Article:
From oral to written literature

Vishü Rita Krocha

Remember the time you sat down with your grandparents by the traditional kitchen hearth, listening to fascinating legends and tales? Many of us grew up with our beloved elders regaling tales from the past, the way it had been orally passed down to them. And for some of us, these storytelling sessions still remain imprinted in memory.

I spent a lot of my childhood with my grandparents in the village, who also made sure that there were enough stories to keep me engrossed every Spring, Summer, Autumn and Winter. I remember how my grandfather would come and pick us up from Kohima, and we would travel in an NST bus till Pfütsero and then walk all the way to the village. Today, this activity seems like an impossible task but as children, my siblings and I found this very exciting and in the days that followed, we would accompany our grandparents to the fields, helping them in transplanting paddy.

Looking back now on all the activities that kept us engaged during our summer breaks, it’s the storytelling session that I remember and cherish the most. It’s one of the best childhood memories that I would still think of and wish that children today would also be able to experience that somehow. 

Maybe I had not realised then, but I think it was during this period of time in my life that I discovered my love for stories. Years later, when my grandmother came to live with us in Kohima, also having realised by then the need to document our stories, I would often ask her to tell me stories that I might have missed in my younger days.

There was this particular folktale about a boy and a girl named Sacho and Dürüle, who took care of their family’s cattle and met at the grazing site everyday. There is a certain portion in the story where Sacho and Dürüle start to sing and I still remember how grandmother would break into a song herself while narrating this part of the story. The way grandmother sang the lovers’ songs in between was most beautiful! She lived to be 104 and much of the credit for the many heart-warming stories of our roots and tradition that I know of today, also goes to her.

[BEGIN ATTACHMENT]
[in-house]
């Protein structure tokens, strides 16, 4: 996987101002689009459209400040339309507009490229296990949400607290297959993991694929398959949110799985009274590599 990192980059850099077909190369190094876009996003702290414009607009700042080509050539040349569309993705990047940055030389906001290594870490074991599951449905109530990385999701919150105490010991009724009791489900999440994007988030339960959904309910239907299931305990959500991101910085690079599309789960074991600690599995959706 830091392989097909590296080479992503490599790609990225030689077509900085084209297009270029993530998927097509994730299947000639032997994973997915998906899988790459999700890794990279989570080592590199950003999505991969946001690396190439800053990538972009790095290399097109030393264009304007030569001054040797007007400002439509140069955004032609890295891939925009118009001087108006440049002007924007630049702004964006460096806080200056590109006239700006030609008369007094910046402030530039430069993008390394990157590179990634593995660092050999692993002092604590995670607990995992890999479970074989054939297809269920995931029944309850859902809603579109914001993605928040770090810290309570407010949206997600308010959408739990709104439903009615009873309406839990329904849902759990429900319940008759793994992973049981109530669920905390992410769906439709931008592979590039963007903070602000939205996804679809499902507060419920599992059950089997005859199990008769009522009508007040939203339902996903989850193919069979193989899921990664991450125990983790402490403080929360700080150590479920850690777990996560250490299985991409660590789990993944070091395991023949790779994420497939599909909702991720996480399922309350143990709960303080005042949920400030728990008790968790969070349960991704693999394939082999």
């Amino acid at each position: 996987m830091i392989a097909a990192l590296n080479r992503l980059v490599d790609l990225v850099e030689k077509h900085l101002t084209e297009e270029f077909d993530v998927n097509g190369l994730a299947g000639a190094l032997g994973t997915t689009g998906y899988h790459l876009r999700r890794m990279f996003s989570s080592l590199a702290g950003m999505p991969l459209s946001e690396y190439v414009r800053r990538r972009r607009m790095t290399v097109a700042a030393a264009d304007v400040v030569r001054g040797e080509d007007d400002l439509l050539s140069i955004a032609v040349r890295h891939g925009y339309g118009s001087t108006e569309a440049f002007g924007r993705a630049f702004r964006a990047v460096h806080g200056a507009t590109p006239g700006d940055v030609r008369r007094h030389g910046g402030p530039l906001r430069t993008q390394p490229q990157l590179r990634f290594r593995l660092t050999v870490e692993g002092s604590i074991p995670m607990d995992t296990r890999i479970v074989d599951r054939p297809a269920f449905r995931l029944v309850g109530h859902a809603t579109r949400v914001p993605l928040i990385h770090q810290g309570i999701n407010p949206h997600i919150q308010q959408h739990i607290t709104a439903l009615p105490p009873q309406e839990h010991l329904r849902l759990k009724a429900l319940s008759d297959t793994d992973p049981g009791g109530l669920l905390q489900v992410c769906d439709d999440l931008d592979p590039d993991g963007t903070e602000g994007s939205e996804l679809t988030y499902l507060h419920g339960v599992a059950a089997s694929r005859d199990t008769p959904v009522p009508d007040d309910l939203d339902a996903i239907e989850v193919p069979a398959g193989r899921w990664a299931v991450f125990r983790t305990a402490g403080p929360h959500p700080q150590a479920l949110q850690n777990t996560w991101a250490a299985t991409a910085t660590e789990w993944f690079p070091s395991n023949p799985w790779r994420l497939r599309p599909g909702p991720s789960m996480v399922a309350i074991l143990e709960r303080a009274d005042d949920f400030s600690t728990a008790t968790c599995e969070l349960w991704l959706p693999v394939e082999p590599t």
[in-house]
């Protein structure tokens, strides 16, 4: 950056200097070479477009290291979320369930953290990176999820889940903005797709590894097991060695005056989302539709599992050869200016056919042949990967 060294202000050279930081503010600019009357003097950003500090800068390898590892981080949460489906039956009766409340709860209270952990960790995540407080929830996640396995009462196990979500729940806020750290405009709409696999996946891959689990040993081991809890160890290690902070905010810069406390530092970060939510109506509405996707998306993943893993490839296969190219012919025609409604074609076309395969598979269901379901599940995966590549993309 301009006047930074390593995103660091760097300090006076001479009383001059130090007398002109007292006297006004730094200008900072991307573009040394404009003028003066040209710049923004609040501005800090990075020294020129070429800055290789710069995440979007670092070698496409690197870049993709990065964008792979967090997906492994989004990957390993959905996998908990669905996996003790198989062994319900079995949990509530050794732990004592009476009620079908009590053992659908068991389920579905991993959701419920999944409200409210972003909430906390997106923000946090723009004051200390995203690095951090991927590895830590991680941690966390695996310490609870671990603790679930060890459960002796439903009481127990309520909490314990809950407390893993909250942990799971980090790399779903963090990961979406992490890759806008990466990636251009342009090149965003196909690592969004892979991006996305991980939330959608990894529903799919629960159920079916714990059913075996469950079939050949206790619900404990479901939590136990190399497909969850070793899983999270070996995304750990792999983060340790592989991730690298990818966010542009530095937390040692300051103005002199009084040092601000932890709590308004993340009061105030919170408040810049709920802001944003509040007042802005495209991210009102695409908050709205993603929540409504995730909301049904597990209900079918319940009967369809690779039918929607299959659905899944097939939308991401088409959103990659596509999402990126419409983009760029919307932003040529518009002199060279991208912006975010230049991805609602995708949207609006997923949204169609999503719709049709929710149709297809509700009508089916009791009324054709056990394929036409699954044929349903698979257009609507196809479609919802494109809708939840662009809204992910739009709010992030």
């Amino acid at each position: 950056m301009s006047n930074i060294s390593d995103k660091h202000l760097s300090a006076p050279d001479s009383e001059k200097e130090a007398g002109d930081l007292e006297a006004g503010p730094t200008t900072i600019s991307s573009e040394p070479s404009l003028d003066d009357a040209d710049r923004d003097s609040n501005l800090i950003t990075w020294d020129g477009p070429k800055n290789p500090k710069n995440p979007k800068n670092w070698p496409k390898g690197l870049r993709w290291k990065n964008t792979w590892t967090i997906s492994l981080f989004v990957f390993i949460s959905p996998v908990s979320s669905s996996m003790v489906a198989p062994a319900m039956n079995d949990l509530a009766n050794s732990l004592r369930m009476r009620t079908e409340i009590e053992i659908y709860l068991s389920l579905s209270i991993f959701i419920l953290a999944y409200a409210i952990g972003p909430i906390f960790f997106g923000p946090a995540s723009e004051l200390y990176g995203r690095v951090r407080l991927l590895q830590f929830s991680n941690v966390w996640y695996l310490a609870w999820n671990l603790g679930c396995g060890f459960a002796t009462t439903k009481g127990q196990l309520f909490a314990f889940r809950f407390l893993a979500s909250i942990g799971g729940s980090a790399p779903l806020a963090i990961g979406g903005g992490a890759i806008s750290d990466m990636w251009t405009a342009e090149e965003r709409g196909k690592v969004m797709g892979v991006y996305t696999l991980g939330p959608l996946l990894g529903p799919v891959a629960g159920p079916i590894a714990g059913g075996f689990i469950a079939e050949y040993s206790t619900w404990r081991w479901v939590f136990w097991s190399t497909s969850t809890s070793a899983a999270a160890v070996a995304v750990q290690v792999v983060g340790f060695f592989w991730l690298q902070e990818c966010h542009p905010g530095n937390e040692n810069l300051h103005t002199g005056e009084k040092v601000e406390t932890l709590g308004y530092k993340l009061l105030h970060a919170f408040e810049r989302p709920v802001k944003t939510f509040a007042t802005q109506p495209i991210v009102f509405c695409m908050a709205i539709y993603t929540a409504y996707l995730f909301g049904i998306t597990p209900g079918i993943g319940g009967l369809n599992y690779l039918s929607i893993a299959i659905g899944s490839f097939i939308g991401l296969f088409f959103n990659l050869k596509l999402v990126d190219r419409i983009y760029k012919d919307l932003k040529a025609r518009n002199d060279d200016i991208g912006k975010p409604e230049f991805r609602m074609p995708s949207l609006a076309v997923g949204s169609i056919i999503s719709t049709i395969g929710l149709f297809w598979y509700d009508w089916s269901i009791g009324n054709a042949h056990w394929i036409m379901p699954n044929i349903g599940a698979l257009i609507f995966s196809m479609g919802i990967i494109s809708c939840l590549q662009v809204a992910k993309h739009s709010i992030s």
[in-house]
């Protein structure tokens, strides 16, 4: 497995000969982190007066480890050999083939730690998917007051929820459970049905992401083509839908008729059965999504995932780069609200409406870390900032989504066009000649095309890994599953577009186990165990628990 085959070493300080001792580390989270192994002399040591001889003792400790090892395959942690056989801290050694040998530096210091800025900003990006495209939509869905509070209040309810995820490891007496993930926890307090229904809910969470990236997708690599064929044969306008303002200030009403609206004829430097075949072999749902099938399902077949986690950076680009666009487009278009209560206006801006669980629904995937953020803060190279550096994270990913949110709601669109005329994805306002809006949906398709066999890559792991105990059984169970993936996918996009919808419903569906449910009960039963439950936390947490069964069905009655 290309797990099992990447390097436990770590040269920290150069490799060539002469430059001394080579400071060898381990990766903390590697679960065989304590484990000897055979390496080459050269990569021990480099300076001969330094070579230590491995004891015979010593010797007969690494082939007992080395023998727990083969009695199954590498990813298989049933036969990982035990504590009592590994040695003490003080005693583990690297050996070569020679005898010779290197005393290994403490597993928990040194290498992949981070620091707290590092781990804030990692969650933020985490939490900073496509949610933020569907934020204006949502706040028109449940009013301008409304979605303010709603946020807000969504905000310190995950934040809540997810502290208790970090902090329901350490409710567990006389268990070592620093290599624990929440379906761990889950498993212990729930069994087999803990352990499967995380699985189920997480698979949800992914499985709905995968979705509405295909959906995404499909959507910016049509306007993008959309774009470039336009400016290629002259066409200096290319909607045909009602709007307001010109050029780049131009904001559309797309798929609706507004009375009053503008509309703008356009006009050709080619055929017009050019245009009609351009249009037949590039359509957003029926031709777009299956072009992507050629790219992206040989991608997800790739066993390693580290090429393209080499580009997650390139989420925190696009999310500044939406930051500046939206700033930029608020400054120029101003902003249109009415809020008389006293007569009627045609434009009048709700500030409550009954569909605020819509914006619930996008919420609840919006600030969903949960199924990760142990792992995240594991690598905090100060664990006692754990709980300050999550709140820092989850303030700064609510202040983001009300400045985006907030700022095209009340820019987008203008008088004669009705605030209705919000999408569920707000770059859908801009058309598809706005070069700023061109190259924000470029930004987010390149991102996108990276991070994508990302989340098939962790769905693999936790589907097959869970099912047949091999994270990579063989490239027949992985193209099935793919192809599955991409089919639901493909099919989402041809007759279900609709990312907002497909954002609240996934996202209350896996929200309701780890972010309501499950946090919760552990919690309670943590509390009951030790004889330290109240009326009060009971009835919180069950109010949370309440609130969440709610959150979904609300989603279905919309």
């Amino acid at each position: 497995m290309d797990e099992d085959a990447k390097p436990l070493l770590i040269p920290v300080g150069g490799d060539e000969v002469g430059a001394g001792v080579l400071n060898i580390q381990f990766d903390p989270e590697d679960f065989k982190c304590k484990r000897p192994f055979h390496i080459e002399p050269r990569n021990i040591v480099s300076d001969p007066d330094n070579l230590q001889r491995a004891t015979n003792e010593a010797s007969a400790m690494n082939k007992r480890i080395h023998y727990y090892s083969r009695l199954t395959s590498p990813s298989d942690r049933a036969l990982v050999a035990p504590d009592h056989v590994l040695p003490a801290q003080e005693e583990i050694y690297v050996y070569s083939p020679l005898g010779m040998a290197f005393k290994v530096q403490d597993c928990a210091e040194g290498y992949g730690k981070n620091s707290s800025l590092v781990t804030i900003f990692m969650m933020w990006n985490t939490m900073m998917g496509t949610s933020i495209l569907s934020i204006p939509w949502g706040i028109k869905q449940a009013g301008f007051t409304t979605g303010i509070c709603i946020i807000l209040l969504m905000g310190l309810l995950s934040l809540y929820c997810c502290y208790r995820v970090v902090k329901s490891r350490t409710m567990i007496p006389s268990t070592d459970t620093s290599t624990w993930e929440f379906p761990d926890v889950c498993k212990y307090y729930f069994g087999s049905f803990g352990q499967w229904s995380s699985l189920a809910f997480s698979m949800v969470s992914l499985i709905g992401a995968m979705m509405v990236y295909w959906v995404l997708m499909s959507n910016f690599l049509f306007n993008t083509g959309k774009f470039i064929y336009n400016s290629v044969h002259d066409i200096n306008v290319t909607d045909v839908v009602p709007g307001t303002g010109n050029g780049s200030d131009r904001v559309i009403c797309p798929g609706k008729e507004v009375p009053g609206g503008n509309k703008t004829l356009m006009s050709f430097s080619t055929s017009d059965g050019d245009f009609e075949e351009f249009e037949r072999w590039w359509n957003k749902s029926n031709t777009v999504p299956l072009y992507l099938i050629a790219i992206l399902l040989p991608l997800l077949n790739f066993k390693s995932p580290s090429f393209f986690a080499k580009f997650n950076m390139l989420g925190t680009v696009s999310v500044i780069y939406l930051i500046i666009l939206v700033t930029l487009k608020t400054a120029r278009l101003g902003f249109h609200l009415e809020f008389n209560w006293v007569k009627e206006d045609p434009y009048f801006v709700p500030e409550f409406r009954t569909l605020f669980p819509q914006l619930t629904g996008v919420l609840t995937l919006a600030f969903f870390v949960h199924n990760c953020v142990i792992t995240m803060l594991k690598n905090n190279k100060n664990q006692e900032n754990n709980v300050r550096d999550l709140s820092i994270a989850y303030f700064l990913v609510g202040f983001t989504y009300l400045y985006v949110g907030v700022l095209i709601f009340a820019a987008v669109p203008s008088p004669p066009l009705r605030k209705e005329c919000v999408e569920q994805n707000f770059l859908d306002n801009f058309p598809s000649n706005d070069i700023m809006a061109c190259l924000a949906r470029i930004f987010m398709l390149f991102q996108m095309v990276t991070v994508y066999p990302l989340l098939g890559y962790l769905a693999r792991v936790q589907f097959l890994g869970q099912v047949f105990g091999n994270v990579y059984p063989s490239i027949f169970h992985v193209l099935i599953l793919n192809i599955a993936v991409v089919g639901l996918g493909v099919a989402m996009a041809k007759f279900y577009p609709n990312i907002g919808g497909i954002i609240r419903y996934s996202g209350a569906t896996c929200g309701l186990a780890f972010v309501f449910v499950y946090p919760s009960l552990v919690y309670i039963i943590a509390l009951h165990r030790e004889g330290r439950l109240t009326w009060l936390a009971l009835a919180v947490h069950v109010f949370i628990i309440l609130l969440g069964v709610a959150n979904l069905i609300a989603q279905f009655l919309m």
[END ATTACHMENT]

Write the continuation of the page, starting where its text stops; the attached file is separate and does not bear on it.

We all know that we have this legacy of storytelling where many of our folktales, folksongs and stories of our rich culture and tradition have been passed down, from generations to generations. Our forefathers tilled the land in picturesque terrace fields, overlooking pristine mountains and faraway blue skies. They “hi-hoyed” while working in the fields, in groups or alone; when they sowed paddy on terrace fields; when they harvested them or carried them home in beautifully woven baskets; when they celebrated their numerous festivals or even mourned the death of a loved one.

This is essentially where I think some of us have also inherited the gift of writing, whether it is poetry, songs, or storytelling that comes in different forms; which have also been now redefined by a new breed of storytellers. Our Naga traditional homes and villages are still bursting with stories and the need to document them has never been more pertinent than now.

The good news is that there is a surge of new generation of writers, who are creating their own stories with inspiration drawn from lived experiences surrounding them either physically or virtually. Going through writings especially by children of this generation, you also realise what a big role technology has played in their formation as writers. While anything that drives you to write must not be undervalued, we must also pursue ‘real stories’ from our land because ultimately, the latter would carry us beyond our boundaries.

Given the resources of our times, it would be one of our greatest tragedies if we fail to document the tangible stories that our elders possess. Today, villages across the state have fewer and fewer elderly, which again points to how crucial it is to sit down with them and record their elderly wisdom and stories.  

In any case, if we are to create a vibrant community of literature in Nagaland even as the culture of oral storytelling slowly fades, we must document and preserve these stories because writers are the ultimate keepers of our precious history and culture. 

This is a guest editorial by Vishü Rita Krocha. She is the Publisher of PenThrill Publication and a senior journalist based in Kohima.